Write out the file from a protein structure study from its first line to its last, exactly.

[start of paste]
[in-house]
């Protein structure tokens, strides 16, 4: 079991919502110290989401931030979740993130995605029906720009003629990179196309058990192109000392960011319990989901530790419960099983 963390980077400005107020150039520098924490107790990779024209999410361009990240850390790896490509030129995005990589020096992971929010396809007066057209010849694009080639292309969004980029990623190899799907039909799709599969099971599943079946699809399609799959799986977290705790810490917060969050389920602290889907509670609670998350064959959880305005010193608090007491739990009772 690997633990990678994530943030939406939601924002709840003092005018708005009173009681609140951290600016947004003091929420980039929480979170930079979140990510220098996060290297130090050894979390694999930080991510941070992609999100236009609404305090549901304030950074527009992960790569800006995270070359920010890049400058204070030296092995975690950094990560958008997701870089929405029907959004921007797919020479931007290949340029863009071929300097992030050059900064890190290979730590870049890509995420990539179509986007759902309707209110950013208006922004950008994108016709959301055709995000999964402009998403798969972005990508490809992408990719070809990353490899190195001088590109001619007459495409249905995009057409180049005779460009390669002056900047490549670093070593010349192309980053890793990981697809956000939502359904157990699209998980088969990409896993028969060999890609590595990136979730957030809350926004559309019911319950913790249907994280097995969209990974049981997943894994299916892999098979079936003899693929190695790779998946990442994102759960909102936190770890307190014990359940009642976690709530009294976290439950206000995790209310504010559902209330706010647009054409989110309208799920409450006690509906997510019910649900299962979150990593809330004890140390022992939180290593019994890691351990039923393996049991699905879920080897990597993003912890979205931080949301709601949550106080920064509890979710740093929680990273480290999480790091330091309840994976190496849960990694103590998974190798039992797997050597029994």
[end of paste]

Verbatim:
[in-house]
């Protein structure tokens, strides 16, 4: 079991919502110290989401931030979740993130995605029906720009003629990179196309058990192109000392960011319990989901530790419960099983 963390980077400005107020150039520098924490107790990779024209999410361009990240850390790896490509030129995005990589020096992971929010396809007066057209010849694009080639292309969004980029990623190899799907039909799709599969099971599943079946699809399609799959799986977290705790810490917060969050389920602290889907509670609670998350064959959880305005010193608090007491739990009772 690997633990990678994530943030939406939601924002709840003092005018708005009173009681609140951290600016947004003091929420980039929480979170930079979140990510220098996060290297130090050894979390694999930080991510941070992609999100236009609404305090549901304030950074527009992960790569800006995270070359920010890049400058204070030296092995975690950094990560958008997701870089929405029907959004921007797919020479931007290949340029863009071929300097992030050059900064890190290979730590870049890509995420990539179509986007759902309707209110950013208006922004950008994108016709959301055709995000999964402009998403798969972005990508490809992408990719070809990353490899190195001088590109001619007459495409249905995009057409180049005779460009390669002056900047490549670093070593010349192309980053890793990981697809956000939502359904157990699209998980088969990409896993028969060999890609590595990136979730957030809350926004559309019911319950913790249907994280097995969209990974049981997943894994299916892999098979079936003899693929190695790779998946990442994102759960909102936190770890307190014990359940009642976690709530009294976290439950206000995790209310504010559902209330706010647009054409989110309208799920409450006690509906997510019910649900299962979150990593809330004890140390022992939180290593019994890691351990039923393996049991699905879920080897990597993003912890979205931080949301709601949550106080920064509890979710740093929680990273480290999480790091330091309840994976190496849960990694103590998974190798039992797997050597029994």